SABAP2 distribution map for Short-toed Rock-thrush
SABAP2 distribution map for Short-toed Rock-thrush Monticola brevipes – download in April 2023.
Details for map interpretation can be found here.

There is no evidence regarding changes to its distribution and the Short-toed Rock-thrush is not threatened.


Inhabits rocky outcrops, escarpments, inselbergs and river valleys with scattered bushes and trees, usually in areas of relatively low rainfall. They also frequent the edges of towns and villages when close to suitable habitat. In winter, more extensively in flat country and around human habitation.

Habitat for Monticola brevipes
Typical habitat.
Near Carnarvon, Northern Cape
Photo by Ryan Tippett


Monticola brevipes
Short-toed Rock-thrush (Monticola brevipes)
Dealesville district, Free State
Photo by Rick Nuttall

The Short-toed Rock-thrush is usually solitary or in pairs.

It is both a resident and seasonal migrant. It shows definite seasonal movements and migrates altitudinally, dispersing widely when at lower altitudes in winter. This is perhaps forced by scarce food resources in arid areas, particularly during winter.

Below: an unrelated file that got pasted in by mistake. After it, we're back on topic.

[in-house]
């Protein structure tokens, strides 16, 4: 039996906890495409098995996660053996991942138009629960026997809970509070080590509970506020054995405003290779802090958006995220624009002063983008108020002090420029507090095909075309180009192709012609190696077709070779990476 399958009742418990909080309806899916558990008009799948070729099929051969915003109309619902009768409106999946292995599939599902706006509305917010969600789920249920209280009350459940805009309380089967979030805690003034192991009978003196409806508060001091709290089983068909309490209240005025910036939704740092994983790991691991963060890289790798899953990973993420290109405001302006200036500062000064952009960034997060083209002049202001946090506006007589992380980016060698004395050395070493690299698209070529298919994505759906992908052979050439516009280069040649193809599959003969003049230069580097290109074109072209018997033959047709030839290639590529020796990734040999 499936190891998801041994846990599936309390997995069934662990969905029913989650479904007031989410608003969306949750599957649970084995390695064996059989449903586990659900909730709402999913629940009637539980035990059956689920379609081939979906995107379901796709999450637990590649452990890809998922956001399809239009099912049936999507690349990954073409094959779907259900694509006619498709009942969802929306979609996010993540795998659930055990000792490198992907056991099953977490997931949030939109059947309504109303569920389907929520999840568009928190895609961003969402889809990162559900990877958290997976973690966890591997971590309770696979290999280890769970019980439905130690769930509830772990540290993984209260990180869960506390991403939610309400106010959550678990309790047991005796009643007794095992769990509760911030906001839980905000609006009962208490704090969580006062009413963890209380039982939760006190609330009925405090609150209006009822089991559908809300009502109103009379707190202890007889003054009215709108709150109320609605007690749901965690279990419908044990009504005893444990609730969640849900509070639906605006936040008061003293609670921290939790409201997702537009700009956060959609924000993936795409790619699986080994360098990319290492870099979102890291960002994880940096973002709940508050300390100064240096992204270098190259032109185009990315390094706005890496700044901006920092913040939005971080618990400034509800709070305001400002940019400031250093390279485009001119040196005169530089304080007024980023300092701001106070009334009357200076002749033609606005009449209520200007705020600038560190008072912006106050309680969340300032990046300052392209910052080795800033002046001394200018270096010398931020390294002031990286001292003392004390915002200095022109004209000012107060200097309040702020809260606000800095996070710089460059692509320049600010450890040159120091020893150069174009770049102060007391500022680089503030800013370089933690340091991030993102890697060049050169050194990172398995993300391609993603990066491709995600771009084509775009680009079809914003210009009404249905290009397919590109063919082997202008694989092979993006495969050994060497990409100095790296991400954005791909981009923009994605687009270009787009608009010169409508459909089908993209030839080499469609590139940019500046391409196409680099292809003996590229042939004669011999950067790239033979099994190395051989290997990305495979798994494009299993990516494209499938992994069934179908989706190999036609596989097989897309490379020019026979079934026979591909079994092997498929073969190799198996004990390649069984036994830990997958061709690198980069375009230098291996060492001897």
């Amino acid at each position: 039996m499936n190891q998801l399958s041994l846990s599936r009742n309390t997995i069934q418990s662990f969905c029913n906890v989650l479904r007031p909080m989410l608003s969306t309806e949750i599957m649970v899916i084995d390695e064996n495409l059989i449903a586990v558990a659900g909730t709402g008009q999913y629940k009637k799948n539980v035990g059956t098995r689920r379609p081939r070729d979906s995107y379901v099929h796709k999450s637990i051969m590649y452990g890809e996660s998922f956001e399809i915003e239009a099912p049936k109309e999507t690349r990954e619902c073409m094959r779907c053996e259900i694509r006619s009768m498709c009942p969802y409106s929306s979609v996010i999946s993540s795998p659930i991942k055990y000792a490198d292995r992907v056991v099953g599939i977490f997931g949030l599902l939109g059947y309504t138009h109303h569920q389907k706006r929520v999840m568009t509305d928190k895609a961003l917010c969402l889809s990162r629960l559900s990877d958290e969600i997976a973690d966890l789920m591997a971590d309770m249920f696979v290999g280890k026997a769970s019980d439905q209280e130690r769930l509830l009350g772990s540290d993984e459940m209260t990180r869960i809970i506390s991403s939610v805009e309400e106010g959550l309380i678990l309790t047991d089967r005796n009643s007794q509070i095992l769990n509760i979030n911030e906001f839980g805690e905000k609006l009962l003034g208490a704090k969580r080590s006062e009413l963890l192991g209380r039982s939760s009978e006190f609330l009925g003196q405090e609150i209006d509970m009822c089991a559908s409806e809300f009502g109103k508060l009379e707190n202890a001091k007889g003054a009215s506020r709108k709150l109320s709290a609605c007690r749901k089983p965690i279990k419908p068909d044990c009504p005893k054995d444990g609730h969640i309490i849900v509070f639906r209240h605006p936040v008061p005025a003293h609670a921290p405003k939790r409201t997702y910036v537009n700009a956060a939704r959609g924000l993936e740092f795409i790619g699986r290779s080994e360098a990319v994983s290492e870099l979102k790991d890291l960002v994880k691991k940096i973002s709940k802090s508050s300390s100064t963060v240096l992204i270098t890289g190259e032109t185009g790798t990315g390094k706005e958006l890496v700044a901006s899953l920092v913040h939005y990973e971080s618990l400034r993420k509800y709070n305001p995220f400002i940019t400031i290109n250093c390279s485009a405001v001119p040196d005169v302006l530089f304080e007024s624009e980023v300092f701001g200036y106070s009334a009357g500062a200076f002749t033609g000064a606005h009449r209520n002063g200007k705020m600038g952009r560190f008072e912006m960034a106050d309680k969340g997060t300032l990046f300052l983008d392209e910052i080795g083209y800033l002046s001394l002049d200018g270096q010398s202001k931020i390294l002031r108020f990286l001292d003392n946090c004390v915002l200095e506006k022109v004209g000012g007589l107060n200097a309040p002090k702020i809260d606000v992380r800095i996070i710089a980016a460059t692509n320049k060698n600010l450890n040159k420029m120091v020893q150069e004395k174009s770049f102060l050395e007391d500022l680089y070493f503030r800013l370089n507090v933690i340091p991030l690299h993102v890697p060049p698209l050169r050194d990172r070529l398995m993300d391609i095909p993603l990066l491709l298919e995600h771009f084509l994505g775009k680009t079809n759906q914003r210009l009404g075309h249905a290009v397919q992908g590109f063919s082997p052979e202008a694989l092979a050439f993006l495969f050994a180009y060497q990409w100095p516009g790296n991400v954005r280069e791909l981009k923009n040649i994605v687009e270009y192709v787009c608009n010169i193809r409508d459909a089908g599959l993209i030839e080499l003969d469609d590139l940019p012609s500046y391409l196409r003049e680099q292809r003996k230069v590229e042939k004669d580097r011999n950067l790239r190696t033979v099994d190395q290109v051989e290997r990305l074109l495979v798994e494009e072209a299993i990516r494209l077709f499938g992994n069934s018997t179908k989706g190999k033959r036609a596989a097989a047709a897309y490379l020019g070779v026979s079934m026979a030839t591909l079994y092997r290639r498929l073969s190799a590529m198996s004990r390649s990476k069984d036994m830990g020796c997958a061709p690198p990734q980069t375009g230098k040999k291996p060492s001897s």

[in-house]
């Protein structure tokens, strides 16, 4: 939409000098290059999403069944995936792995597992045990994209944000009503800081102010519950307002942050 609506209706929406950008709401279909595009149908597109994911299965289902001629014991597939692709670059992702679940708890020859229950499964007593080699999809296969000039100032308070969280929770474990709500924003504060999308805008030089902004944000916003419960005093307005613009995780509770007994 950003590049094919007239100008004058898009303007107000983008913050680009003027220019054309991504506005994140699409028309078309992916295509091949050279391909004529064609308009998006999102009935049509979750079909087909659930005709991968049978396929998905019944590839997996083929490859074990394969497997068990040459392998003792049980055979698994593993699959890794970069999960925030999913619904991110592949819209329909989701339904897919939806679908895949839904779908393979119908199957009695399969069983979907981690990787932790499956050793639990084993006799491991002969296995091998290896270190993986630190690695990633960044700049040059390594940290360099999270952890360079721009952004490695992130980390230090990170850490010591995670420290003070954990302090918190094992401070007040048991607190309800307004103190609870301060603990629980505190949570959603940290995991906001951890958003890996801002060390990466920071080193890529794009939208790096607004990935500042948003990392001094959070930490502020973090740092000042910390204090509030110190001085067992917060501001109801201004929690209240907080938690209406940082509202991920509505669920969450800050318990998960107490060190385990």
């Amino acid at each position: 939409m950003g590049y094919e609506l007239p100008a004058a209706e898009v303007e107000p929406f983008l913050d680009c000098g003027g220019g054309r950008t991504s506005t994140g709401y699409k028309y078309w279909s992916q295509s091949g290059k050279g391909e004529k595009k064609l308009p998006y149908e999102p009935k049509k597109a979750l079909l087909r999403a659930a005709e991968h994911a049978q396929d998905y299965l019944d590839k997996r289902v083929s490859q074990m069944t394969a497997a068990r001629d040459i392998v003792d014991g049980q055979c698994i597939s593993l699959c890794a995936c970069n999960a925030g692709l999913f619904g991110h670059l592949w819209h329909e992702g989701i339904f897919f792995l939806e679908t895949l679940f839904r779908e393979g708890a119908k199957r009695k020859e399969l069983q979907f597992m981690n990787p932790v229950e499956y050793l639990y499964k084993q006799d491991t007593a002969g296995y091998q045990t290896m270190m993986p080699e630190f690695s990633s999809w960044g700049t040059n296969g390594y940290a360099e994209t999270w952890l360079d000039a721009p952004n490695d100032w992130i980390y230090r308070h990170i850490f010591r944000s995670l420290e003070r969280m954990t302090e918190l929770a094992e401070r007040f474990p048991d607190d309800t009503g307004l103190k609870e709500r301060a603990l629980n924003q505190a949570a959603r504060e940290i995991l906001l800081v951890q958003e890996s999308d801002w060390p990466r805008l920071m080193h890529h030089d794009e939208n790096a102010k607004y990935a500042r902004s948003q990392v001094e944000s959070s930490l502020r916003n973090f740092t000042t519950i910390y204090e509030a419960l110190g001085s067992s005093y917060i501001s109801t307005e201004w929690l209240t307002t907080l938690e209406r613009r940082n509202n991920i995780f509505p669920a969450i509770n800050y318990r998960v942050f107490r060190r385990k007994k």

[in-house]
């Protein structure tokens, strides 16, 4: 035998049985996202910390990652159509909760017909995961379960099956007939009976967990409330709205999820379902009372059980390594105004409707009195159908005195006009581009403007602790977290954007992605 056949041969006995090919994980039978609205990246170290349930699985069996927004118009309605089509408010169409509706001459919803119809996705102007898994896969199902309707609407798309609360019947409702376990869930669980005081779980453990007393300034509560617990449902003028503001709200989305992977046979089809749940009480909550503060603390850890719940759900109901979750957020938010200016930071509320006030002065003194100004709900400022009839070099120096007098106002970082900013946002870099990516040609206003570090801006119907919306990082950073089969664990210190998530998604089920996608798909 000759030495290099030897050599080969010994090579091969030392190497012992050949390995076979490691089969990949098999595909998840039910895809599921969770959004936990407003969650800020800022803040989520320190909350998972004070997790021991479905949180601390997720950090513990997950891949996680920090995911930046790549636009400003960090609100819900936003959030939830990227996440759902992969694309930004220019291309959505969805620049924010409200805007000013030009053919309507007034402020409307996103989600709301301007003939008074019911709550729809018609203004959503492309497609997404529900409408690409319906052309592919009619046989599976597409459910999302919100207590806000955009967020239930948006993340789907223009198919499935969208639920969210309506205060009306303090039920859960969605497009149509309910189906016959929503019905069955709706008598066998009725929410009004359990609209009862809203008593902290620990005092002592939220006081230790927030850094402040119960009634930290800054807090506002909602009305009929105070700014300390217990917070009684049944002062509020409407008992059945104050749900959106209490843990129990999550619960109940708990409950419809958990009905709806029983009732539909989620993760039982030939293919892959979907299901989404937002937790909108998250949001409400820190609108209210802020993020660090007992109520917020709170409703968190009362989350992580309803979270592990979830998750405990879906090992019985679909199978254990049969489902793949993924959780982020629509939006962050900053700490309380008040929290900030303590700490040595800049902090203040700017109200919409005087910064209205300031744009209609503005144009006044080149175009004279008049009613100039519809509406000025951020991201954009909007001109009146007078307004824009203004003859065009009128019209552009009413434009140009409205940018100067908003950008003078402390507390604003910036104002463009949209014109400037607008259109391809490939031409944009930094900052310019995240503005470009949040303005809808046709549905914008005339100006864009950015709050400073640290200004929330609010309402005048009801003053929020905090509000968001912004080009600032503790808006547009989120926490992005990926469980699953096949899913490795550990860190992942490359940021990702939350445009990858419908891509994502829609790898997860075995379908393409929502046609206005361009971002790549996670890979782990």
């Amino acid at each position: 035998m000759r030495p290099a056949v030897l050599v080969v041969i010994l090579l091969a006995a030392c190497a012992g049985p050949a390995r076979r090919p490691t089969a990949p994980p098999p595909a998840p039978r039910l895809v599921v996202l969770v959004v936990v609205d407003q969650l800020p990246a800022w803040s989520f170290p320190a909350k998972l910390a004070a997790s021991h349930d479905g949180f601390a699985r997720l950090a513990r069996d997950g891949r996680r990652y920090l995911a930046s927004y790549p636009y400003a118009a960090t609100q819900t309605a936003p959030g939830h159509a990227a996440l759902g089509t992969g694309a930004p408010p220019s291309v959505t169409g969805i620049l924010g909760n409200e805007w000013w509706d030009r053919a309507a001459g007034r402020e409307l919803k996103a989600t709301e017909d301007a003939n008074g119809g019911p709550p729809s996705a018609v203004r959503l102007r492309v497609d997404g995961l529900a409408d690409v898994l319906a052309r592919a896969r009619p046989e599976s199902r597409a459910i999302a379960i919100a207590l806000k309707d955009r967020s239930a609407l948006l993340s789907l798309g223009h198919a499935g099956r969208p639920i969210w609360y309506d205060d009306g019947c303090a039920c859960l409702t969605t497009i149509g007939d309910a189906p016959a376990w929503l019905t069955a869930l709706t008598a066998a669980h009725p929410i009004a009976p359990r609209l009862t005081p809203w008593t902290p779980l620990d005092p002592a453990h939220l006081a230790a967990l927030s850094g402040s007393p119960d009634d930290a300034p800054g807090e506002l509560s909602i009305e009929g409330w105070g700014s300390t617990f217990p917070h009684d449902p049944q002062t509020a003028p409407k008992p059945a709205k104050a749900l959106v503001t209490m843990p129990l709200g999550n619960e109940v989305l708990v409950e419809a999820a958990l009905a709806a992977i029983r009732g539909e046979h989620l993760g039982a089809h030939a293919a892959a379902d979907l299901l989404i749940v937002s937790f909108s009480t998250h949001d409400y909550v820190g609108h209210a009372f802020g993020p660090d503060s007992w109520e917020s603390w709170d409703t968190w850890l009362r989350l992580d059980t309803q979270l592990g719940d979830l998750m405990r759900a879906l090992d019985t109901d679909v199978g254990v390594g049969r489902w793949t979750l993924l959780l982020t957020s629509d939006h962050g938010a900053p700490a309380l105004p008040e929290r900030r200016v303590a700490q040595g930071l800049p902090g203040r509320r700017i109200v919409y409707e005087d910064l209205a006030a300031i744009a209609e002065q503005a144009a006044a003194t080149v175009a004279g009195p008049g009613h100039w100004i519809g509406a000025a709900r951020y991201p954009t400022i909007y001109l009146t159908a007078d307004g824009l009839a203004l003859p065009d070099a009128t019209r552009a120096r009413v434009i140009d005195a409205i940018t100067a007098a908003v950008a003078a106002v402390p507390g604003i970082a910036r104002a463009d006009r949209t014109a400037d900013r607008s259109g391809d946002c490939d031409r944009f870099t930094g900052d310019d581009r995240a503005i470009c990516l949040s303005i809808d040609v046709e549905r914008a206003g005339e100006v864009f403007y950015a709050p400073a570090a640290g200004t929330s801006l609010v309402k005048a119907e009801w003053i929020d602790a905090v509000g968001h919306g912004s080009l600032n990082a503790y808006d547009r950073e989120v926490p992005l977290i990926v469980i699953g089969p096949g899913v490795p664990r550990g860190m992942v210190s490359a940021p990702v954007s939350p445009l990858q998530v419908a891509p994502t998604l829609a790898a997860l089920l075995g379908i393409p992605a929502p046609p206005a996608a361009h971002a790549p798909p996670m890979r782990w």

Forages on the ground and hops about on rocks and regularly perches in trees or on buildings. Sometimes drops onto prey from a perch. The diet consists mainly of insects like grasshoppers, caterpillars, beetles, termites and ants. It is also recorded to feed on millipedes and scorpions as well as some fruit and seeds.

It is shy and wary in its natural habitat but can become tame and confiding around human habitation.

Short-toed Rock-thrush
Short-toed Rock-thrush Monticola brevipes
Rooiklip Farm, Namibia
Photo by Johan and Estelle van Rooyen

Breeds from August to March (spring to late summer), although few published records are available. The nest is a bulky cup-like structure made from plant stems and leaves. The nest is placed on the ground but is usually well hidden under a rock slab, behind grass or among tree roots. The nest is built entirely by the female. 1 to 4 unmarked blue eggs are laid per clutch and all incubation duties are performed by the female. The incubation period lasts for 13 to 14 days. Nestlings take 15 to 17 days to fledge, during which time they are fed by both sexes.